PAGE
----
Oh, he also tried to get away with some balderdash about the system telling me that my information didn't match its records because it was locking me out after too many attempts to log in. Which is not just balderdash, but Grade A Balderdash of the First Order, since the system told me it didn't know my SSN on my first attempt to access it. So just fucking apologize for wasting my time and have your people redesign the interface so that it works properly instead of blaming the customer when it doesn't work.
Okay, so I no longer feel bad about taking my money away from them.
Or, at least, trying to take my money elsewhere. Trying, it develops, is about the best I can hope for.
Next day I meet with my financial adviser, who has some, well, advice as to what I might do with my ELCA pension money. I decide on a course of action, and he starts me on the paperwork while he calls the Board of Pensions to get things started on their end. And we discover, after a little while, that it's not going to be as straightforward as we'd anticipated.
Turns out ELCA policy says that one may withdraw no more than the greater of $10,000 or 10% of his or her account per annum. Except that there is a one-time allowance of $20,000 or 20%.
Which means that, if the market continues to perform as well or better than it currently is, it will be several years before I can get all of "my" money out!
Astonishing. And yet, somehow, not.
Of course, my adviser asked the Board of Pensions rep why this was so. And the answer: "It's policy." Afterward, I apologized for not prepping him on the fact that we would be dealing with a churchy organization, for whom "We've always done it that way" is considered a valid answer to any inquiry.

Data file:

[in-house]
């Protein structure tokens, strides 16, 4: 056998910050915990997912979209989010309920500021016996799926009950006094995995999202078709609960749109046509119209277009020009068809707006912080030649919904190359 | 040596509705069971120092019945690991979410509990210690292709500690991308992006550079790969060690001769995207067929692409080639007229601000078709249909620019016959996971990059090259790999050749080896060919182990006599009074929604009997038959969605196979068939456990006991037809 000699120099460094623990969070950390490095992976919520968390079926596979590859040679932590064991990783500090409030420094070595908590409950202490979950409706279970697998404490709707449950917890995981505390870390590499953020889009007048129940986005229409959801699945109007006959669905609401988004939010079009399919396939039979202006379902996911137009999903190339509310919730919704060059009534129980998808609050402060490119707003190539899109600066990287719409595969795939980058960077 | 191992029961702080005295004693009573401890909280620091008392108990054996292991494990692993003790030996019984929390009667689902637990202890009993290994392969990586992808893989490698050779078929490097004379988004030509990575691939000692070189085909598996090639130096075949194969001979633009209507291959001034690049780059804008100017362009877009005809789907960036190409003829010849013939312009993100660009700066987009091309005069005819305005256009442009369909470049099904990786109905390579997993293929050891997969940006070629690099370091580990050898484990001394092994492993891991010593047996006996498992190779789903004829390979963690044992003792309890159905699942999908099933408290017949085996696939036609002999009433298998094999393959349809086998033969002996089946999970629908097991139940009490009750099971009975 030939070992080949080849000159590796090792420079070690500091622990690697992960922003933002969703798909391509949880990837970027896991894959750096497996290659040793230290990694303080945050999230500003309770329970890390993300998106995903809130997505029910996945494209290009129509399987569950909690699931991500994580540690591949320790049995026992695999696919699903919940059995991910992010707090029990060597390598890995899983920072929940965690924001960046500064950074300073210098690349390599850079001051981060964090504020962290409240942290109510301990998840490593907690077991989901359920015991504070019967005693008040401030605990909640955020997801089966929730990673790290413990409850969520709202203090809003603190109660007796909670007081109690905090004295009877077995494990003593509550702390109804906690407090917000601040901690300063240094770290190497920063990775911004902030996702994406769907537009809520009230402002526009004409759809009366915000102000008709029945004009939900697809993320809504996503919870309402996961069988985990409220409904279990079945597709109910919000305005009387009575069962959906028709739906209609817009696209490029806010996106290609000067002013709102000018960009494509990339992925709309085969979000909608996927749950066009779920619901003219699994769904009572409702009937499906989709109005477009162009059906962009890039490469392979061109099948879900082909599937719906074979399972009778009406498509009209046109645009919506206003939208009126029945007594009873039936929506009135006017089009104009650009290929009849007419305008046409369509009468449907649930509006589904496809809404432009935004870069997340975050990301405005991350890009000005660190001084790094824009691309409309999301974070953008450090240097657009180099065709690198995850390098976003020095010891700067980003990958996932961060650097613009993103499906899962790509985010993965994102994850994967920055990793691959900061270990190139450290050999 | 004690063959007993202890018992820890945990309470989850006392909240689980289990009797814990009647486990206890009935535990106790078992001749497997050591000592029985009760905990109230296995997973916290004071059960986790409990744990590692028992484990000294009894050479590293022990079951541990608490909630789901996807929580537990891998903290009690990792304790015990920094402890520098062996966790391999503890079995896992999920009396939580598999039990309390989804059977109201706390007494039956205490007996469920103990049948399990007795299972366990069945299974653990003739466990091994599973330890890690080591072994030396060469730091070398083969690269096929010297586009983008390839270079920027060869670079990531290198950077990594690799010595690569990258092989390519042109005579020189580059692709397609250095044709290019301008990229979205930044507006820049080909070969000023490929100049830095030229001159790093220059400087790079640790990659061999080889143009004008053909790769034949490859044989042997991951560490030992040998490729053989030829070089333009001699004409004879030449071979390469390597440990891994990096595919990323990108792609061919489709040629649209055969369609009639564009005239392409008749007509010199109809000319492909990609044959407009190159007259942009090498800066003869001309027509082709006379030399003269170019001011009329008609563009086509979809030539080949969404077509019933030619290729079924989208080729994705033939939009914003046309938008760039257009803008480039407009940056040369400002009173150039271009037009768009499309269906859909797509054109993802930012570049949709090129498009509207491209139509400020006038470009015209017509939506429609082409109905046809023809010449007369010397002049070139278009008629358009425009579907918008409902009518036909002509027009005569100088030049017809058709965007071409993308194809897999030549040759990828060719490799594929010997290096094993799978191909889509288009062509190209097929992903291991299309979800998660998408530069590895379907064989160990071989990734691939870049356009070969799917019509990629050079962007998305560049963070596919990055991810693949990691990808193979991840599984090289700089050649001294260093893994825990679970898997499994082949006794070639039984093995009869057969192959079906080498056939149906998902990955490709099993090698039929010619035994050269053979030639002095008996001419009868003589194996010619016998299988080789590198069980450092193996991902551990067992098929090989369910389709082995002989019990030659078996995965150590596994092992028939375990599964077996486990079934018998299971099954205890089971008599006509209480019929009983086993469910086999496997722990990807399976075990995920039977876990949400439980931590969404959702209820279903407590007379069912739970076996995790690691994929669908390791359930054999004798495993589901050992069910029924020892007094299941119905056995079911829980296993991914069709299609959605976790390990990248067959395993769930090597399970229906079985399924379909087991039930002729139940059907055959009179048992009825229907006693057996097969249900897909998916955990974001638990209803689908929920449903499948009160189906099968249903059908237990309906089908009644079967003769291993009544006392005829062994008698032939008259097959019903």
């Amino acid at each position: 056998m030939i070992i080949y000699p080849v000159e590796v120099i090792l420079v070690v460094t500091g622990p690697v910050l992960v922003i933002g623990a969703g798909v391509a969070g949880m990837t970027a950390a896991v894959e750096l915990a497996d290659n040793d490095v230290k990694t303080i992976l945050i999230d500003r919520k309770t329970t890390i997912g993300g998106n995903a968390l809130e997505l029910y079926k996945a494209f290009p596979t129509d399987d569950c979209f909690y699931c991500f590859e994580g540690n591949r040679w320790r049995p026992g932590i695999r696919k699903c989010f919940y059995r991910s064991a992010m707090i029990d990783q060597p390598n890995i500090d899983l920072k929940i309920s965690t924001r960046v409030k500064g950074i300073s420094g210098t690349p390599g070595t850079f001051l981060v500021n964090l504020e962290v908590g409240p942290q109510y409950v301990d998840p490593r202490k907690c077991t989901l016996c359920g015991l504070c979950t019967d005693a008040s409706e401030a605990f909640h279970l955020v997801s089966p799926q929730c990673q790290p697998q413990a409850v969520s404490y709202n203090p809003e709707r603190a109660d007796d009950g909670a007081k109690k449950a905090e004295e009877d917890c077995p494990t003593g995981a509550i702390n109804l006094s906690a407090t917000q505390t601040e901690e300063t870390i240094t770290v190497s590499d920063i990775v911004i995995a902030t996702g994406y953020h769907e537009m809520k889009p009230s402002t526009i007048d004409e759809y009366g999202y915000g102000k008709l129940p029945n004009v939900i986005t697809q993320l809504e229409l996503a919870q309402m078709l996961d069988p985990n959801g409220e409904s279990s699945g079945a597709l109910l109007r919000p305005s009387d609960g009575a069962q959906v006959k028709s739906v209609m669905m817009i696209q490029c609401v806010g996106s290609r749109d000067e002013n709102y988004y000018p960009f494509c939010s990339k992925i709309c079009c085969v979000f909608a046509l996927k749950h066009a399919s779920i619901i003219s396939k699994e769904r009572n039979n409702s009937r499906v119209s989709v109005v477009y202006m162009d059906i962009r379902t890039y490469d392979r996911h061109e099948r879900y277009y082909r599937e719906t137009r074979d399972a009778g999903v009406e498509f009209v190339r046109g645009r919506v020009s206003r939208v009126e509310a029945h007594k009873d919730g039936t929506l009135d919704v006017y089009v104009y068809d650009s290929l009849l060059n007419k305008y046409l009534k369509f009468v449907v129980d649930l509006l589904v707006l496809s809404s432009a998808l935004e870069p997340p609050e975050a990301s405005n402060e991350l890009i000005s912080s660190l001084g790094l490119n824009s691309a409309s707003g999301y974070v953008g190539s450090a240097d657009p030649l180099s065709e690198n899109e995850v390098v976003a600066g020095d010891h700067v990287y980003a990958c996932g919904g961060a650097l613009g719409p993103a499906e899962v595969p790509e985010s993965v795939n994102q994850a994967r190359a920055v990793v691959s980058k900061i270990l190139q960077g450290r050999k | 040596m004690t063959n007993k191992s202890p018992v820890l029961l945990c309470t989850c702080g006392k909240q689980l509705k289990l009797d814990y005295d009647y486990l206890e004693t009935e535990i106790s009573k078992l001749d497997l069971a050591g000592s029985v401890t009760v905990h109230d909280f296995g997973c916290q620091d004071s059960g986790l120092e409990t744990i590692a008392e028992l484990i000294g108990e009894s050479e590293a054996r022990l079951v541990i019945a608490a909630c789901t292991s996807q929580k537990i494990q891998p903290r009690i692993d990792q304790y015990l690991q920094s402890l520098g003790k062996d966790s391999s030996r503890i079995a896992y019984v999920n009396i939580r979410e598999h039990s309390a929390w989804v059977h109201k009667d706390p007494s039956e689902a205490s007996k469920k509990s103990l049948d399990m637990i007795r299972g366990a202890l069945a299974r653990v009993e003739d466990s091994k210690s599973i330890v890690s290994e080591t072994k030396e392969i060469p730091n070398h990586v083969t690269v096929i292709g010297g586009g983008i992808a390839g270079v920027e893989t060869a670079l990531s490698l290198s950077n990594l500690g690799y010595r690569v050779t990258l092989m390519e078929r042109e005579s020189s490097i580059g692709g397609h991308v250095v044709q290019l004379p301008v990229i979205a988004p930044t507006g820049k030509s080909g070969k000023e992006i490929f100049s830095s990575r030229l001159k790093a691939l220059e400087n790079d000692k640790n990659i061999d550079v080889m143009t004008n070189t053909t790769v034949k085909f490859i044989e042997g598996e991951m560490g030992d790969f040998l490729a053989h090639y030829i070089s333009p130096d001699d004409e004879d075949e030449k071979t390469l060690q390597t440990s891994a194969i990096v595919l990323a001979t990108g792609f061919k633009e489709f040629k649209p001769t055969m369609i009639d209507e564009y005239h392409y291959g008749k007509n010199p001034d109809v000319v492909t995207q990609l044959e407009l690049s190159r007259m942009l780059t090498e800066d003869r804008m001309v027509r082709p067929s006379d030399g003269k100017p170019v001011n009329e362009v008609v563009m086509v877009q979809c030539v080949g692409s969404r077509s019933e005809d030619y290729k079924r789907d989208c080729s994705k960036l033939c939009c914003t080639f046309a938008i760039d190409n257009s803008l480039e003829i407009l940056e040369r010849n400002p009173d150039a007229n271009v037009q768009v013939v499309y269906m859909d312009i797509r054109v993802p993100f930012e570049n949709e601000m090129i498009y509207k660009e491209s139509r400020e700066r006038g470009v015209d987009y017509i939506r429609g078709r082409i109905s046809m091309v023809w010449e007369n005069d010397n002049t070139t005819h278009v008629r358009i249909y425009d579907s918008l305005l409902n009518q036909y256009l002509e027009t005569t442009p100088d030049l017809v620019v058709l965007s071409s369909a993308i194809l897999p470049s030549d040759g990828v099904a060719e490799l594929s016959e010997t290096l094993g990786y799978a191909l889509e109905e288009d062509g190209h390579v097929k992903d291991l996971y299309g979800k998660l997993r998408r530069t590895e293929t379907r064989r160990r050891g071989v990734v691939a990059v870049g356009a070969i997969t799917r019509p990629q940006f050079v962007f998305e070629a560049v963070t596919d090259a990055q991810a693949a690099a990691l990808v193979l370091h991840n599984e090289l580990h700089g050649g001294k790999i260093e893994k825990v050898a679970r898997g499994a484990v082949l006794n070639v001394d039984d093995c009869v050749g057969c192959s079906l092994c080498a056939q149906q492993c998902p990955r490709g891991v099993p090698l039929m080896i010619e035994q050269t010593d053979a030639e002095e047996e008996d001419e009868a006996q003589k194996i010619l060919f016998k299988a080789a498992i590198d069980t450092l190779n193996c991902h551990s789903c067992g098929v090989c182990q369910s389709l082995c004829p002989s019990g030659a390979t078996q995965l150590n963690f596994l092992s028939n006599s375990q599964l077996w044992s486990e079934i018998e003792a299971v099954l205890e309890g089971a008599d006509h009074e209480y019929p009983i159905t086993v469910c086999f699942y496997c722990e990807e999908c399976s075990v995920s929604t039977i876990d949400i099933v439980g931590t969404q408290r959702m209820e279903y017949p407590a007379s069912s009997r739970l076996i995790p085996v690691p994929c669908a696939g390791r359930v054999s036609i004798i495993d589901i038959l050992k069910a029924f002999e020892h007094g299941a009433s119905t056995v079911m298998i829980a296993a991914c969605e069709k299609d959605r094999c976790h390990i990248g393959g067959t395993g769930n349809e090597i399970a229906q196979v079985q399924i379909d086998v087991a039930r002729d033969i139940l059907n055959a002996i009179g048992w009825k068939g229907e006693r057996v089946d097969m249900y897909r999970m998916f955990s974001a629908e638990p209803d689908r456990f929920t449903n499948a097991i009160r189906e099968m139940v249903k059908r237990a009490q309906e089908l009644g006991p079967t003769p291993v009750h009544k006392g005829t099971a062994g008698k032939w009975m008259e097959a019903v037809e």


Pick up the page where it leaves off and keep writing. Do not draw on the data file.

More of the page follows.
Actually, I understand the policy. National Public Radio runs a report on church organizations' pension funds being exempt from the protections of the Investment Company Act of 1940, the Securities Act of 1933, the Securities Exchange Act of 1934, the Investment Advisers Act of 1940, or state securities laws and the next thing you know people start to wonder if they're comfortable having their retirement loot in a fund that might simply go away at the whim of those running the fund. And the next thing you know, you have perhaps thousands of people withdrawing their money, all of it, right now. And the fund collapses.
I get that. But in my instance--my position was eliminated due to an extreme budget shortfall caused by mad Christians withholding giving because some other congregation somewhere else might call a gay pastor (see previous posts on that subject here and here)--you'd think that maybe there would be an exception. To be thrown under the wheels because of a bad reaction to ELCA policy and then told that I can't even take my little pension account someplace else because of some other policy smacks more than a little of adding insult to injury.
Or rather adding more injury to injury.
The insult part was blaming me for their crappy web system.